According to a study presented at the 2004 European Federation of Corrosion, approximately 35 cents of every maintenance dollar is spent on fixed equipment. Of this spend, 55 percent is spent on piping—which is equivalent to about 20 cents of every maintenance dollar.
Due to lack of guidance and resource attention, in addition to inaccurate data, many facilities struggle to develop and maintain asset strategies for piping. This leads us to ask the question: What does it really take to have successful piping strategies?
We’ve put together a four-step process to develop effective and efficient asset strategies for piping. This approach will optimize cost, refocus resources, and reduce risk.
This process should help you to develop a successful piping strategy that will enable you to answer the following questions:
- Are you confident that the money you are spending on inspection is spent on the right things for the right reasons?
- Do you know where your piping assets are most likely to fail and why?
- Do you have all the information you need to make good decisions?
Step 1: Understand Your Current State
Whether your facility has an existing piping integrity program or is looking to successfully implement a new program, it is important to gather and organize required data such as Piping and Instrumentation Diagrams (P&IDs), isometrics, and existing analyses, and determine the state of your record system (Inspection Data Management System [IDMS] or other database). This will allow your team to efficiently and correctly complete all further analysis.
At this stage it is also critical to determine the break-up of the piping – most call this “circuitization” or “corrosion loops” (see API-580). This step is important, whether you intend on implementing Risk-Based Inspection (RBI) or not, as it will be the roadmap by which you apply everything (from damage mechanism to historical record) on your piping for the life of your program.
Step 2: Identify Damage Mechanisms
This step will utilize the information you previously gathered to determine what reliability threats each circuit or corrosion loop is dealing with. Depending on process conditions (fluid composition, temperature, flow rate etc.) you will determine damage mechanisms and their expected rate.
This analysis often requires input from corrosion engineering, process engineering, operators, and inspectors with knowledge of the facility. Their knowledge will be leveraged to ensure the most accurate depiction of what is happening to the piping assets is documented. Inspection techniques and interval of inspection will be determined from this information.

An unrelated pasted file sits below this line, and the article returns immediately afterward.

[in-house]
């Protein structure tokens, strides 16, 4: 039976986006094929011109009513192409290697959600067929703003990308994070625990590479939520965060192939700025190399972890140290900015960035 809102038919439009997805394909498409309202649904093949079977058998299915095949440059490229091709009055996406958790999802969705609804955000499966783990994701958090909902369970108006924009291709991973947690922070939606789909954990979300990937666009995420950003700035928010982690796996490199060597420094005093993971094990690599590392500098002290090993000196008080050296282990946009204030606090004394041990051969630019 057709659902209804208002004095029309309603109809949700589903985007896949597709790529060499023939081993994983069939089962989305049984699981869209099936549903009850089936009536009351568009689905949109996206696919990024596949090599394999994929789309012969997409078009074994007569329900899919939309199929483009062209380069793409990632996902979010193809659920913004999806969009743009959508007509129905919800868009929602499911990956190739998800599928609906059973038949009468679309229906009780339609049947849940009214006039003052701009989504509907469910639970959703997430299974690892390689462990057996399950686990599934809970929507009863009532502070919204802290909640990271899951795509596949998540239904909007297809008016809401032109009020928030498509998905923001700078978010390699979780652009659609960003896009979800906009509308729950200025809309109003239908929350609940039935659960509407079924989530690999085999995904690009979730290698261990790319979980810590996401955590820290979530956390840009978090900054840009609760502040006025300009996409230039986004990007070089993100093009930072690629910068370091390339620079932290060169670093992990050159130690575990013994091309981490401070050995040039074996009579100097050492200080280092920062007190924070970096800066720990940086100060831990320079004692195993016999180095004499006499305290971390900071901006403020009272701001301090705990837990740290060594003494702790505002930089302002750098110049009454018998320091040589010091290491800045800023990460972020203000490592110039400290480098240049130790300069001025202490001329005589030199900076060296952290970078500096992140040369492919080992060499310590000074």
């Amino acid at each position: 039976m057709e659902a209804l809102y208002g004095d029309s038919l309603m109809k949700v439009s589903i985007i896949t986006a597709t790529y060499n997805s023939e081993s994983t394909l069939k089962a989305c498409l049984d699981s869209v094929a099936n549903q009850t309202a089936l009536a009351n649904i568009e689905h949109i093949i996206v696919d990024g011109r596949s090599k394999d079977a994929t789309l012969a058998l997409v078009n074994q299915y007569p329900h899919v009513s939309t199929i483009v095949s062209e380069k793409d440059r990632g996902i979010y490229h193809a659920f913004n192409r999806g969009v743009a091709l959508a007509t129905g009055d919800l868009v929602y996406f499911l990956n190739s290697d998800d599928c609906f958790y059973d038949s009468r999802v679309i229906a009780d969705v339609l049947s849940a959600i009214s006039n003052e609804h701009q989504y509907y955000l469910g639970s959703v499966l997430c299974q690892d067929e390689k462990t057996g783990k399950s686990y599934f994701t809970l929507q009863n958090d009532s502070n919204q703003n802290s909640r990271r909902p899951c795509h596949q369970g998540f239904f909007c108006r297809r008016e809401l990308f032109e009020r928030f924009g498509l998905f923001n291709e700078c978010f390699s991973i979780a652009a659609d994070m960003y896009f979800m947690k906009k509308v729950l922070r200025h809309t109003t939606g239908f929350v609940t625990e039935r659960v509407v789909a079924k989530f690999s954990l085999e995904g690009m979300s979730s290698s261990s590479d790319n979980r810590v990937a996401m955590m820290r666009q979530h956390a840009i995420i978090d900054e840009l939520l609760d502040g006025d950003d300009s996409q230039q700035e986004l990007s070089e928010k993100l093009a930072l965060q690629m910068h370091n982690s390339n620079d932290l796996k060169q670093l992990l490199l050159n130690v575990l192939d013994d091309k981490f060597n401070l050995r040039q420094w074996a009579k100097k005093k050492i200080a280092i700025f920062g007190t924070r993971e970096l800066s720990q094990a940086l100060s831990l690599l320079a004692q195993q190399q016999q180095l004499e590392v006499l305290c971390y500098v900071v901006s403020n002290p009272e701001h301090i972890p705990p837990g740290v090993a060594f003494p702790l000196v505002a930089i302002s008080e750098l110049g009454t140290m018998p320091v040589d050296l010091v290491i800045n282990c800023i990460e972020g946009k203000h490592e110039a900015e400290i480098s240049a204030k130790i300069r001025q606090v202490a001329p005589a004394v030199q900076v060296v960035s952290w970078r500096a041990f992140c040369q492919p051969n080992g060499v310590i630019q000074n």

Step 3: Develop a CML Placement Strategy
Industry has a well-documented understanding of the expected locations of different damage mechanisms. Unfortunately, coverage for inspection is not well documented.
As with identifying damage mechanisms, this step should include personnel that know the facility well or have extensive experience in similar environments. Subject Matter Experts are often consulted to develop a strategy for the placement of Condition Monitoring Locations (CMLs), thus allowing lesser experienced personnel to carry out the bulk of the work with confidence.
Step 4: Implement Piping Strategies
A mistake commonly made at the end of the implementation of a Piping Asset Strategy Program is that the program is not “evergreened.” Aside from the program implementation potentially not returning reliability, safety, and financial payback, the culture (toward integrity) of your organization may suffer as a result. Therefore, another measure that can indicate the success of the program is the culture of your organization toward the implementation. There will be resistance at times, but through training and awareness, your organization should transition to valuing the implementation.
To learn more about the process, watch our webinar, “The Path to Proper Piping Asset Strategies” and as a takeaway, download the infographic below to save as a reference for the future and/or share with your team.